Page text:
Sometimes, it isn’t the process of writing and posting to social media that scuppers your author presence; it’s the voice in your head that chips away at your confidence and stops you from even trying.

It’s the dark side of ‘what if’:

  • What if no one responds or follows you?
  • What if you get heckled and trolled?
  • What if no one cares?

You worry yourself round in circles and end up doing nothing.

Here are the three worst offenders and how you can tackle those thoughts:

I don’t know what to post. I’m not that interesting.

Whatever gave you that idea? Do you live your life thinking, ‘I’m not that interesting so I’d better not talk to anyone because they’d be soooooo bored’? I bet you don’t.

Readers are demanding and nosey. They want more of your books – hence the incessant pursuit of your next literary creation – and they want to know who the heck wrote this novel, or poetry collection, or instructional non-fiction book that grabbed them so tightly. Just who are you, authorly-person?

Everyone is an individual. We view the world through eyes that have seen different paths and cried tears for our own, personal reasons. Each of us is a collection of experiences, and thoughts, knocks and joys, that is unique.

Your readers want to know who you are because they are genuinely interested. That’s not to say you should tell them everything – Great Aunt Edna’s repetitive gout may not make the most savoury Tweet – but your author social media posts should absolutely smack with your personality and sound like the interesting author you are.

It feels too sale-sy to keep asking people to buy my book. I don’t want to annoy them.

Book-sales are great, but what’s even better (okay, your agent and publisher may not agree with me on this) is having an audience who can’t wait to buy your next book.

Yes, of course you want to sell your books, but the real benefit of having an author social media presence is to build a following of readers who will not only devour your books, but also review and recommend them to the rest of the world.

Your author social media presence helps you to open a conversation with readers where both sides benefit. You provide value – whether that is your book, your expertise, inspiration, or entertainment – and in return, the reader provides value by commenting, visiting your website, sharing your content online, or buying your books. It’s a ‘win win’ situation all round.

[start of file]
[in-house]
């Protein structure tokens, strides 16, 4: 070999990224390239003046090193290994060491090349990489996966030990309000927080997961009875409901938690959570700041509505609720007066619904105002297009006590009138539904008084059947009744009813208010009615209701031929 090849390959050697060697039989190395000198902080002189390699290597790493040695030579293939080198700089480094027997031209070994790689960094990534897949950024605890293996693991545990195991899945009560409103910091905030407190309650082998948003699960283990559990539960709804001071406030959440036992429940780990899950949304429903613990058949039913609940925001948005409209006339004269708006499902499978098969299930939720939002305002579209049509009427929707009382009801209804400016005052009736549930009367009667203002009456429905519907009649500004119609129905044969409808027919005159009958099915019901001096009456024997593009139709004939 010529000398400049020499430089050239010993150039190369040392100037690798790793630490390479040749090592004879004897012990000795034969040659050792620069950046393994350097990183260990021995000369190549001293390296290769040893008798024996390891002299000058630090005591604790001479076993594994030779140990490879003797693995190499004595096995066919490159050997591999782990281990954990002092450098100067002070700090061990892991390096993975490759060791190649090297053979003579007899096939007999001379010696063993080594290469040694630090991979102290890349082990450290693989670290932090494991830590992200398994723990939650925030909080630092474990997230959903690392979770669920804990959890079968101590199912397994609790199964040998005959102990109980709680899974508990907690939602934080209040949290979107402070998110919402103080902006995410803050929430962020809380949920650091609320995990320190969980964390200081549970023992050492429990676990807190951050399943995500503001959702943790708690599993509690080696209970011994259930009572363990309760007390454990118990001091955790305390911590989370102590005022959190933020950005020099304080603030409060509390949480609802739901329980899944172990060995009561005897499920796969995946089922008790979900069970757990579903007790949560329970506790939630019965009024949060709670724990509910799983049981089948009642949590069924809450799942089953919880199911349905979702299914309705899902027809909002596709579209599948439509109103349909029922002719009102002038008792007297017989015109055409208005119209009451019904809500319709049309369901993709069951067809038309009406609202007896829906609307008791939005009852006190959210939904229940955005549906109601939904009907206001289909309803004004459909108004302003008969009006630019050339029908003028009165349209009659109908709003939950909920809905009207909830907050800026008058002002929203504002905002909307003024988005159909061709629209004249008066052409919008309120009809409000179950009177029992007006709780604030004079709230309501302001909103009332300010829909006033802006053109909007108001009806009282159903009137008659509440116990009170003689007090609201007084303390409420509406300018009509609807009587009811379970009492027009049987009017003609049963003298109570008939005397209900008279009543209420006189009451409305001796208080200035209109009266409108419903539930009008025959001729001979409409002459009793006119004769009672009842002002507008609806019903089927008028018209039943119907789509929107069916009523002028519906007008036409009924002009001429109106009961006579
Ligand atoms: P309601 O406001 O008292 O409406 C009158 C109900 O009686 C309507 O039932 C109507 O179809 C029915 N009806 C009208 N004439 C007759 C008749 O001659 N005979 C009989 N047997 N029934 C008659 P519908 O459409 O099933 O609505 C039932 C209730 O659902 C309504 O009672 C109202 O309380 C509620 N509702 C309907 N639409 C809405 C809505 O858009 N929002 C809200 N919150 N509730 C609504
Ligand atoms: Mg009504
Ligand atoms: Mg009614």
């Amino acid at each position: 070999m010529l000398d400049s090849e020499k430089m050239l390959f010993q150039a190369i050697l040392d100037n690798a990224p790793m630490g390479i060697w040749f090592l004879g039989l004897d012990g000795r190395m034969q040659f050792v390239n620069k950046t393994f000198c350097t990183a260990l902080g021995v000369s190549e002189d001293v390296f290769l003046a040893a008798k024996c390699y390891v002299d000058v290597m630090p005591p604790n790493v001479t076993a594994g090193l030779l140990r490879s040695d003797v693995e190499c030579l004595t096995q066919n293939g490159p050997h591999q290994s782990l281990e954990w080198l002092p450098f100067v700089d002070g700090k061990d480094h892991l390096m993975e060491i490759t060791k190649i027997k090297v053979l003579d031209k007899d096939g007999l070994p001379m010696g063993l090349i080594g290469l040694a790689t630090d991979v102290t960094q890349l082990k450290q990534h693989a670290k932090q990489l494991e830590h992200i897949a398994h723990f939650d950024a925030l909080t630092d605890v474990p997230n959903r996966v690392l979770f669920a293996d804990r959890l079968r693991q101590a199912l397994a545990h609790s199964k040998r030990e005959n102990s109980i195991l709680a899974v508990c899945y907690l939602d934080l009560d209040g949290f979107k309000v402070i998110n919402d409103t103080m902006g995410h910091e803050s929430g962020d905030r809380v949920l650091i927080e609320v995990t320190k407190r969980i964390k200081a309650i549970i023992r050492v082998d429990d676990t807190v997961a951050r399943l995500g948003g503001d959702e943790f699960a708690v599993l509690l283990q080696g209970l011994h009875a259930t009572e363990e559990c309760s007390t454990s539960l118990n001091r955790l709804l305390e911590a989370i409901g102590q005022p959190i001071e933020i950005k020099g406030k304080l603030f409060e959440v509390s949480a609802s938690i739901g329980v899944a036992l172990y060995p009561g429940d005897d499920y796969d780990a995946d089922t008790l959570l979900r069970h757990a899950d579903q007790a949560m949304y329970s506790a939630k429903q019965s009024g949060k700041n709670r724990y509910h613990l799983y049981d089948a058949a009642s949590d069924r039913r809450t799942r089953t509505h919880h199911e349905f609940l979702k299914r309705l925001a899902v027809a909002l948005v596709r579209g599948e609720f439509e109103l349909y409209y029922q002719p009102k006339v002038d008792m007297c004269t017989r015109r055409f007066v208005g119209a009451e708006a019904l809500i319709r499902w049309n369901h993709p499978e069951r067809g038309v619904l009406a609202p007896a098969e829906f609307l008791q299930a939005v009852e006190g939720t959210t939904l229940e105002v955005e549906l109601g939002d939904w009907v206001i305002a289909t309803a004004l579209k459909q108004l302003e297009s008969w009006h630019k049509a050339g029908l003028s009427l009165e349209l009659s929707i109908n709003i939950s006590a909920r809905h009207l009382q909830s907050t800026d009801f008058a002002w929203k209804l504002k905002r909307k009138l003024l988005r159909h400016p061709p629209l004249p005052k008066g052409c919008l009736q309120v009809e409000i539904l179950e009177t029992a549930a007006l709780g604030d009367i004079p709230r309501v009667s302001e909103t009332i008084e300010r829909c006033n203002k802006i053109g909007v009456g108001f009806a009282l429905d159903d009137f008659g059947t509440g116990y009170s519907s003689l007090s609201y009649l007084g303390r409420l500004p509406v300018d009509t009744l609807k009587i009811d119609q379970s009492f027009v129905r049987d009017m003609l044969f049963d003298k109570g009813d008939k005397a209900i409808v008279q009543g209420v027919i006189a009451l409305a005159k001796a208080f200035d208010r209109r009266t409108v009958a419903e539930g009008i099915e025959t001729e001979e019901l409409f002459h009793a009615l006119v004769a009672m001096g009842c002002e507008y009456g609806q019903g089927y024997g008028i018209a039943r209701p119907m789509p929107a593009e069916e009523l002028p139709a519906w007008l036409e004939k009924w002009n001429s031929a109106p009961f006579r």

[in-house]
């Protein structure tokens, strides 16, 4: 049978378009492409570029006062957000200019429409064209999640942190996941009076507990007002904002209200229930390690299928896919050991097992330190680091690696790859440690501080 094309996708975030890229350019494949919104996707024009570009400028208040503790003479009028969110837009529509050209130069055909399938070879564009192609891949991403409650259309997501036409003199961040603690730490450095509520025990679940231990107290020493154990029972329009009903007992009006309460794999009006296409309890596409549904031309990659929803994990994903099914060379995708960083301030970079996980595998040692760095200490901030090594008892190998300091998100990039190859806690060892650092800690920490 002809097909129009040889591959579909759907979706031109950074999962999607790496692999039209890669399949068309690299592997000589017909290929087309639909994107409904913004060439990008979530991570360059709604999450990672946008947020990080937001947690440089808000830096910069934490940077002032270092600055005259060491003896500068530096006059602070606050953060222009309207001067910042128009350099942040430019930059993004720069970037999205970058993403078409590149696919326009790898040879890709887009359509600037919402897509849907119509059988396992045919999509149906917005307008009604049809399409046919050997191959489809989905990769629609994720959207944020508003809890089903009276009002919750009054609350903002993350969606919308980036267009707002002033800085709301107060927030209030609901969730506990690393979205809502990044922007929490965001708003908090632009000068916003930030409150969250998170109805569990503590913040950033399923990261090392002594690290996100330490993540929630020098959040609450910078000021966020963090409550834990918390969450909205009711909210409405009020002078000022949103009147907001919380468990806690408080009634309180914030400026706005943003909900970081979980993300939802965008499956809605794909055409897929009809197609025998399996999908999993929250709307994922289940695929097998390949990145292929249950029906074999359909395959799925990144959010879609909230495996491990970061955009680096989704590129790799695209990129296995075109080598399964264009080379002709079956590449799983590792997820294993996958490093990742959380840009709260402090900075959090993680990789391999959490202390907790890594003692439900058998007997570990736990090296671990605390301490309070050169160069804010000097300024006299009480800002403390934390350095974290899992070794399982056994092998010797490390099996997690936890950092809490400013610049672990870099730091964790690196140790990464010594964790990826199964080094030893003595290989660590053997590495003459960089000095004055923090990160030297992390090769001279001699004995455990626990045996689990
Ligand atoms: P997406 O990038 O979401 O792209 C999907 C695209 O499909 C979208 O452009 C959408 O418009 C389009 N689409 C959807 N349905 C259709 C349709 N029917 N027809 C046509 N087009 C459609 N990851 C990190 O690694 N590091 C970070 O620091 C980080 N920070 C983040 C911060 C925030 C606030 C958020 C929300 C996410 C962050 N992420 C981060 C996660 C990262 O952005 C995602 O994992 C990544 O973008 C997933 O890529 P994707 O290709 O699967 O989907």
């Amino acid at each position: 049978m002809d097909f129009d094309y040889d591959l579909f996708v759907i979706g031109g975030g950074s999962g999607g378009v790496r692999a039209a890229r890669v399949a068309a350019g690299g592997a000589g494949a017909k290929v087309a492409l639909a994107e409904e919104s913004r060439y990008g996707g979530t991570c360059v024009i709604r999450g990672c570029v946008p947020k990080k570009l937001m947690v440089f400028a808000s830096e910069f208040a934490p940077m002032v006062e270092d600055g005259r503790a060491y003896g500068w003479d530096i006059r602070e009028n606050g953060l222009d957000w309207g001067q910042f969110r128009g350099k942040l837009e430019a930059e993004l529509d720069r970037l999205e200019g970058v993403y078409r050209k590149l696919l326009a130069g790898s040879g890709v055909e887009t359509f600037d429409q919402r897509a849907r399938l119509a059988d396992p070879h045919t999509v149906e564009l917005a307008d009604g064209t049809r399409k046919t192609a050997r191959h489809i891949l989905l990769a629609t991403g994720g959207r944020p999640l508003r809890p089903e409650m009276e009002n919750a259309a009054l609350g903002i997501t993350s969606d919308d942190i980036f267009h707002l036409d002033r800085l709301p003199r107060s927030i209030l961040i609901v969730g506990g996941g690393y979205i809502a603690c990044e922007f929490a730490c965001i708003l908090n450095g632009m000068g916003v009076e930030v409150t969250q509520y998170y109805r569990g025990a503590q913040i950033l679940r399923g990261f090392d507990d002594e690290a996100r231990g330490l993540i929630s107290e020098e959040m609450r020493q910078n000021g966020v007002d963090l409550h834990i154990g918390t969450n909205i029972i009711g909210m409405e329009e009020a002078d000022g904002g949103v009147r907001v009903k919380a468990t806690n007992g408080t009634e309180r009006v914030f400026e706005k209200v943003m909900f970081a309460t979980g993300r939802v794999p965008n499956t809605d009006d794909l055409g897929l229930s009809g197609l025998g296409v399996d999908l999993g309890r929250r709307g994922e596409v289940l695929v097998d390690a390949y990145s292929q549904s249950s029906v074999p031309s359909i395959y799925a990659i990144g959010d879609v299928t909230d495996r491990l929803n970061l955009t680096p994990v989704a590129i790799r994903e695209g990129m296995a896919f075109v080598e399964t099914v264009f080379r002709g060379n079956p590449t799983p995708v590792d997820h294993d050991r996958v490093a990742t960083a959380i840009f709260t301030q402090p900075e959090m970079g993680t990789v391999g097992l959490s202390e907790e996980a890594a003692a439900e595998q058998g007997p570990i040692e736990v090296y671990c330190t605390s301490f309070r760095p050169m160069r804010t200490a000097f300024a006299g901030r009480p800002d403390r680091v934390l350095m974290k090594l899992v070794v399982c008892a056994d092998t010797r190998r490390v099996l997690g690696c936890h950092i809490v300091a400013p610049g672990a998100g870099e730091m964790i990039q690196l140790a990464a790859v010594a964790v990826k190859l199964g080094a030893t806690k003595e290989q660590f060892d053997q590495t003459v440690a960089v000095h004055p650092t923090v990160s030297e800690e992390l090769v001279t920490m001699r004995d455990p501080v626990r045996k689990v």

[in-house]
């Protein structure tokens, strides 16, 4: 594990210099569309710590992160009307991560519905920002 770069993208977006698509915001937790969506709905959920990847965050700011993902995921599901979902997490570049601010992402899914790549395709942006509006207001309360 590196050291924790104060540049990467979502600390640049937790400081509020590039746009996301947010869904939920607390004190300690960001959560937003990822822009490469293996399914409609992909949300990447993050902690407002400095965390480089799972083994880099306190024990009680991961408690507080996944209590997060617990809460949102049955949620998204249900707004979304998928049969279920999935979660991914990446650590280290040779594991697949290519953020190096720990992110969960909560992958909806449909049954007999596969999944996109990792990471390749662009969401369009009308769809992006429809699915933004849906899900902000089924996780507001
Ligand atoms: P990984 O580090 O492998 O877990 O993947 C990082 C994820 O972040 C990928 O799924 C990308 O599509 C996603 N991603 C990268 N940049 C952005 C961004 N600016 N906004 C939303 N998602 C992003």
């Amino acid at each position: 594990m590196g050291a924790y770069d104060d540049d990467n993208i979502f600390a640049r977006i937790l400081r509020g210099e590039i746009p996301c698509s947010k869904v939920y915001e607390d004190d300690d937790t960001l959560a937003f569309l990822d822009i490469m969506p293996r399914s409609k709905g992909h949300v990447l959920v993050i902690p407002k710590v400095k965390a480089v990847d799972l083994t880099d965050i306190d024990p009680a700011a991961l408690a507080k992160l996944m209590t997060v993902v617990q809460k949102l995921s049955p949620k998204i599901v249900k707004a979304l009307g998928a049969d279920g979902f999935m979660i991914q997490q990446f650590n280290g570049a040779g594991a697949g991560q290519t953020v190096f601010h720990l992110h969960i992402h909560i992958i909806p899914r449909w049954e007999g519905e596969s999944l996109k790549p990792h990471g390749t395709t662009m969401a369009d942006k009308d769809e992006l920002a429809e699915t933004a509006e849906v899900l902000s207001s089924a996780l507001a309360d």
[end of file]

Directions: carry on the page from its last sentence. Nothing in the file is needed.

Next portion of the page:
Look at your author social media posts from this point of view, and suddenly it doesn’t seem sale-sy or annoying to promote your books.

I’ve got one book out but until I release my next book, I haven’t got anything to tell my readers.

Yes, you do, because your social media presence isn’t just about your books. It’s about you and the value (whether that value is entertainment, community, inspiration, or information) you provide to your readers.

You might post about:

  • working on your next book, including research and inspiration
  • literary events you attend
  • book reviews you receive
  • guest blog posts you write for other websites
  • what life looks like for you as an author
  • answering questions that your readers have asked
  • supplementary material to your books
  • fan art of the characters you write about
  • videos of you reading from your books
  • initiatives and charities you support or issues you feel strongly about
  • your writing method
  • what you’ve read recently
  • your latest blog posts

There is so much you can post about in between books.

And if you’re wondering why you should put the effort into your social media presence when you haven’t got a new book to promote, here’s the thing. You are but one dazzling author in a universe of trillions of dazzling authors. Consistently piping up on social media will help to maintain that conversation with your readers; as a result they will remember you and stay enthusiastic about your next book.

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Whether you call it impostor syndrome, or your inner critic, or Mariah your not-so-friendly muse, you are the only person who can silence, gag, or turn away the voice in your head that makes you doubt yourself.

The good news is that nobody else can hear that voice; everyone else just sees a fabulous author.

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